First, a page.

Radio Free Asia (RFA) revealed on Thursday that Chinese officials in Xinjiang have begun proceedings to destroy yet another Uyghur cemetery in the heart of the Uyghur homeland, Xinjiang’s capital Urumqi.
Reports throughout the past year have revealed a campaign of unearthing the remains of Uyghur families, often destroying them while leveling entire cemeteries. Some cemeteries have been turned into parking lots, while reporters found others simply stripped of their tombs, with bones lying about unidentified. Cemeteries are key to Uyghur culture as families are buried in the same locations for centuries, creating a historical record.
The cemetery destruction follows years of policies by the Chinese Communist Party to eradicate Uyghur culture and their religion, Islam, through banning Islamic practices like fasting for Ramadan, eradicating the Uyghur language from schools, and forcing between 1 to 3 million Uyghurs into concentration camps, where survivors say they endured indoctrination, torture, rape, and murder.
RFA noted that the source for the latest plans to destroy a Uyghur cemetery — a cemetery in the Bulaqtagh district of Urumqi — was the Communist Party itself, whose members posted a bulletin in the neighborhood announcing that the cemetery would be destroyed and the remains buried there moved. It remains unclear where the Party will reinter the remains, if anywhere.
The bulletin demanded that relatives of the dead in the cemetery register with the Party to ensure they would receive access to those remains once they were dug up. RFA confirmed the information on the bulletin with the “Urumqi Ethnic Affairs Office,” responsible for Uyghur cultural issues in the area.
“The announcement was published by the Urumqi Municipal Government. We are registering the families with tombs,” a receptionist at the office told the media network, noting that remains had not yet been dug up.
“However, when asked what the reason for the relocation was, she hung up the phone,” RFA reported.
According to a Uyghur exile speaking to RFA familiar with the Bulaqtagh cemetery in question, it is of “particularly important” cultural and religious significance, a physical database of the history of residents in several districts of the city.
The same is true of the at least 45 Uyghur cemeteries the Chinese Communist Party destroyed throughout 2019, documented by the Agence France-Presse (AFP) in an extensive report published in October. The AFP found that Chinese officials were not just destroying the resting sites of dead Uyghurs, but taking over the entire burial process for the newly dead to ensure that Islamic rites were not performed. Replacing the destroyed cemeteries were Party “burial management centers” that the regime claimed were necessary because burials required more young men to be around to carry bodies and dig graves, and millions of them were at the time in concentration camps.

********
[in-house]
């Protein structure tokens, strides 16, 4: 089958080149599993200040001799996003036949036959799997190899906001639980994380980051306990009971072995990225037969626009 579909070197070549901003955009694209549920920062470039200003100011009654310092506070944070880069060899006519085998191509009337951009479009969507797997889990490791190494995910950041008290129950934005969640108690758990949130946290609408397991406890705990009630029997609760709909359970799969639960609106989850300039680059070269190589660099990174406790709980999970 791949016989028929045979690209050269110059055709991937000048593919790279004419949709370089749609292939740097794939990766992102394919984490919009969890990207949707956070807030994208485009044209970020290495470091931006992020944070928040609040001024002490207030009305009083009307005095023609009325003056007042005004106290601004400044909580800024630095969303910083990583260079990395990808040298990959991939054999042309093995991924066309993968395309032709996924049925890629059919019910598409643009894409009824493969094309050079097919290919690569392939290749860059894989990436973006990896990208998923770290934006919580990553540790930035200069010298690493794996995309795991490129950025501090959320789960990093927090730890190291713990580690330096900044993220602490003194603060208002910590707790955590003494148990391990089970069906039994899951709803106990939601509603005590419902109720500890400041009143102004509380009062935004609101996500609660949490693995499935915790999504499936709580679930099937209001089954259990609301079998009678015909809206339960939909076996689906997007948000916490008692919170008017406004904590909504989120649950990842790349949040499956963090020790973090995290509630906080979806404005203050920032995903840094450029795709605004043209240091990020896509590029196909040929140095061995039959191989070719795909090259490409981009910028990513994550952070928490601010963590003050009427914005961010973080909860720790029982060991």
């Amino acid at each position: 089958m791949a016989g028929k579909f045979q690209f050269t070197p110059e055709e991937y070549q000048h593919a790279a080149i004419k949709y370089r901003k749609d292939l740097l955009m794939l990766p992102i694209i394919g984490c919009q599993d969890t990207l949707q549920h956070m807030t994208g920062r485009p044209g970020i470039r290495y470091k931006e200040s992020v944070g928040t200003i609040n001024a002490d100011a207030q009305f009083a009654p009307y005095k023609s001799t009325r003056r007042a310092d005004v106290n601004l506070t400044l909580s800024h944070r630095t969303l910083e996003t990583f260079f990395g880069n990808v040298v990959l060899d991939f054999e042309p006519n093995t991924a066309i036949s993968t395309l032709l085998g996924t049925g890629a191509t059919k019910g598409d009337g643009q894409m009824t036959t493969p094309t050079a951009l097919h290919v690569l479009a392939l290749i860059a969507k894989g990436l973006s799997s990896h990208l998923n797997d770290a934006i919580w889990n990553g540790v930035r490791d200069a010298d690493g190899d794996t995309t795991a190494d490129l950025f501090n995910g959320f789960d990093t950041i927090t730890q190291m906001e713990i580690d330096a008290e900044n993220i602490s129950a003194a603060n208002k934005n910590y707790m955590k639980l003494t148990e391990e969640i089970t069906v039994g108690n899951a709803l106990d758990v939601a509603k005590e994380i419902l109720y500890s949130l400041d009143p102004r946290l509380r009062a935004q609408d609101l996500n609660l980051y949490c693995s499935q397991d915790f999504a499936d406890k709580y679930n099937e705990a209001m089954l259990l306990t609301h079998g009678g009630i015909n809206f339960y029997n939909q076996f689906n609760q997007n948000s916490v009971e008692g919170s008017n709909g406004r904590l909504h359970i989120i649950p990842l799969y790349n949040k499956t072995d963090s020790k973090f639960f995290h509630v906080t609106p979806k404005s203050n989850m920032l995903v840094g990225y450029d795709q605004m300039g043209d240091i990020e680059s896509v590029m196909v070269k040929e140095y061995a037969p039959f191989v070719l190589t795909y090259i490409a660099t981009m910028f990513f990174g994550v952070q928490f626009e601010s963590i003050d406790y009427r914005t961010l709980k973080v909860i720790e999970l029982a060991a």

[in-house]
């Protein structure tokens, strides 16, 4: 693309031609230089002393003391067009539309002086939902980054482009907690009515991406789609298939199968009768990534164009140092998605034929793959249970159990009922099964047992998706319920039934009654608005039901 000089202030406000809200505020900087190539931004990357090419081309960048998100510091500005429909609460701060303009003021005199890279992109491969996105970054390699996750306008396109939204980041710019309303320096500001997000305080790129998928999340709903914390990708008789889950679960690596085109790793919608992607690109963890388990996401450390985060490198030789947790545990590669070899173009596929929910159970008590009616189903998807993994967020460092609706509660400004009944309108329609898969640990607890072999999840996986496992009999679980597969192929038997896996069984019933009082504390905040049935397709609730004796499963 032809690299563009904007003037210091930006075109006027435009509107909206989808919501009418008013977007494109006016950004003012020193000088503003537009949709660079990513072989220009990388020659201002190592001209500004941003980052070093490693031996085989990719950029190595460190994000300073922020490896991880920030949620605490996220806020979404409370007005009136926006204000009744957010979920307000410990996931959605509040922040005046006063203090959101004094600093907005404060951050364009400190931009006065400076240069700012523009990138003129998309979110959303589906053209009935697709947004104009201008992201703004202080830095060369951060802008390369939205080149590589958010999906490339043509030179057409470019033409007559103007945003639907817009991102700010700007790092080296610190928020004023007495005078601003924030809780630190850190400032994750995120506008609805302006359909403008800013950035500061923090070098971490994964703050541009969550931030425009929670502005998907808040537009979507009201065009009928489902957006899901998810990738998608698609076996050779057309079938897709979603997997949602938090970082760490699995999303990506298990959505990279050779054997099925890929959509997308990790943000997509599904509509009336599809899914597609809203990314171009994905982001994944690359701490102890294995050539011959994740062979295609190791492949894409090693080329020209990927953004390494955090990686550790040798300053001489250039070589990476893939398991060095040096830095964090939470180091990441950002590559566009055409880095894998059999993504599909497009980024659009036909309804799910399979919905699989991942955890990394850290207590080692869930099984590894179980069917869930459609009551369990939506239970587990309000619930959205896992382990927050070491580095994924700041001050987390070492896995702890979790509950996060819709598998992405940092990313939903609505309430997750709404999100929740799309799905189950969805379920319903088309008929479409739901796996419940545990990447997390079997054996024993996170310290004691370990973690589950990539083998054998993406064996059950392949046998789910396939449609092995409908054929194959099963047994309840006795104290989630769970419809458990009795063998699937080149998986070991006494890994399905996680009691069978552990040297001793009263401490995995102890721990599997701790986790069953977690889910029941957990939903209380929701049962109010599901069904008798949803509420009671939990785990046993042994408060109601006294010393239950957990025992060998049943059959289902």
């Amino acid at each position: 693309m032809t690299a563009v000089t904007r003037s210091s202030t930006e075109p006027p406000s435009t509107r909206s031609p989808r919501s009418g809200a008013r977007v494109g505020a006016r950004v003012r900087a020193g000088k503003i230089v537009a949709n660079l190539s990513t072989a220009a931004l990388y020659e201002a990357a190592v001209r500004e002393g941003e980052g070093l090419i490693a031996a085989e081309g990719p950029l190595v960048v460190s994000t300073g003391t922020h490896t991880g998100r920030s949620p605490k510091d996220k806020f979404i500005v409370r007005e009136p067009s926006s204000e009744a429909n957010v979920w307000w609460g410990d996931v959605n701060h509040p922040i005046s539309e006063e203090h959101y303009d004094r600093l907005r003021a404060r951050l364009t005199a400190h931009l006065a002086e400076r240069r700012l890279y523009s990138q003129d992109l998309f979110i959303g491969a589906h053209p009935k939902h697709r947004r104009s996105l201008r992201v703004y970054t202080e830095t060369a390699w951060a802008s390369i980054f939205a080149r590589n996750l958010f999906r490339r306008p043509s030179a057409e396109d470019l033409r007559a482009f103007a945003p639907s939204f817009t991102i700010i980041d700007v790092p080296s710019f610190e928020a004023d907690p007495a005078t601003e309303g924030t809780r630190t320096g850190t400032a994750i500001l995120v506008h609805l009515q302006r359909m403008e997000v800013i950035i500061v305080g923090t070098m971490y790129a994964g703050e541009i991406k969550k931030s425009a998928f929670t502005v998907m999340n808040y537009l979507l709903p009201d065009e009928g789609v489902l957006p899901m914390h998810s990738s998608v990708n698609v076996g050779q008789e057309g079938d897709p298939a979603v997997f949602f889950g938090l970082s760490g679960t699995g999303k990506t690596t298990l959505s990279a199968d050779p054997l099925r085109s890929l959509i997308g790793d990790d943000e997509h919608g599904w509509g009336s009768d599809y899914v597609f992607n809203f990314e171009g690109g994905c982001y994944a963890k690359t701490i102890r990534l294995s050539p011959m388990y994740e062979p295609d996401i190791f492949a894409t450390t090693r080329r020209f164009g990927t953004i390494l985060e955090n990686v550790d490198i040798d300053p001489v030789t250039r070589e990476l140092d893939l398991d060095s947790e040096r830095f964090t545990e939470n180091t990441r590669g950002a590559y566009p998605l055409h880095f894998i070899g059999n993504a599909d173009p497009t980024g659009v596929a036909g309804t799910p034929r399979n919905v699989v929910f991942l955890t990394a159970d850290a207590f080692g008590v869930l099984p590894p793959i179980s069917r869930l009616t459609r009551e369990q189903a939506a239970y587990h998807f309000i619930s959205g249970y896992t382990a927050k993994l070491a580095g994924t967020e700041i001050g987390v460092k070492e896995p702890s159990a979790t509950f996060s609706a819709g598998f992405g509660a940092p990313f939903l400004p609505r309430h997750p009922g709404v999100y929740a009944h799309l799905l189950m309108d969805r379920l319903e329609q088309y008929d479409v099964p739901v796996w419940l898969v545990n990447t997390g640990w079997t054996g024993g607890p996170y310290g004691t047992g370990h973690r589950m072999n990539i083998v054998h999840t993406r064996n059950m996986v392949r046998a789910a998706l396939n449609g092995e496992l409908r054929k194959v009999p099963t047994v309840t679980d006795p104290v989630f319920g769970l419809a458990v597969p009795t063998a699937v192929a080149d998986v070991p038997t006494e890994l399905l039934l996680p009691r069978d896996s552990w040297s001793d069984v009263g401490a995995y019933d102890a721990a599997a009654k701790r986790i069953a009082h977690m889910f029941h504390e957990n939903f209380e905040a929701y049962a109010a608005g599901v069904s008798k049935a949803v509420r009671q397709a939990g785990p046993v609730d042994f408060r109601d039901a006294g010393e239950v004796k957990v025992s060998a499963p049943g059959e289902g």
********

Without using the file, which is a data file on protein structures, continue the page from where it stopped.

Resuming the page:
AFP visited 13 of the 45 sites and found parking lots, empty fields, and plenty of human debris. Communist Party authorities claimed the bones the reporters found were not human, a claim AFP debunked through testing.
The same month the report came out, Chinese dictator Xi Jinping delivered a violent speech vowing, “anyone who attempts to split any region from China will perish, with their bodies smashed and bones ground to powder.” While Xi was also referring to the Taiwanese state and the refusal to accept communism in Hong Kong and Tibet, Xinjiang has also been home for decades to a robust Uyghur separatist movement that contends Uyghurs have no language or cultural ties to Beijing and deserve statehood for their native lands.
China calls its Uyghur concentration camps, which it blamed for the need for leveling cemeteries, “vocational training centers.” In December, facing global outrage and disgust at the existence of concentration camps in the 21st century, Beijing asserted that most of those imprisoned there had “graduated.” Three months later, the Australian Strategic Policy Institute (ASPI), a non-partisan think tank, published a bombshell report titled Uyghurs for Sale that detained where the “graduates” had gone: to factories nationwide to serve as slaves, manufacturing products for dozens of well-known, multinational companies like Nike, BMW, and Nintendo.
As the Chinese coronavirus pandemic raged in Wuhan and industrial centers like Shenzhen, mounting reports supported the allegations in Uyghurs for Sale, finding that factories emptied out by the virus resumed productivity largely due to the government forcing Uyghurs to take the place of Han Chinese workers, who were either too sick to work isolating at home to avoid becoming infected.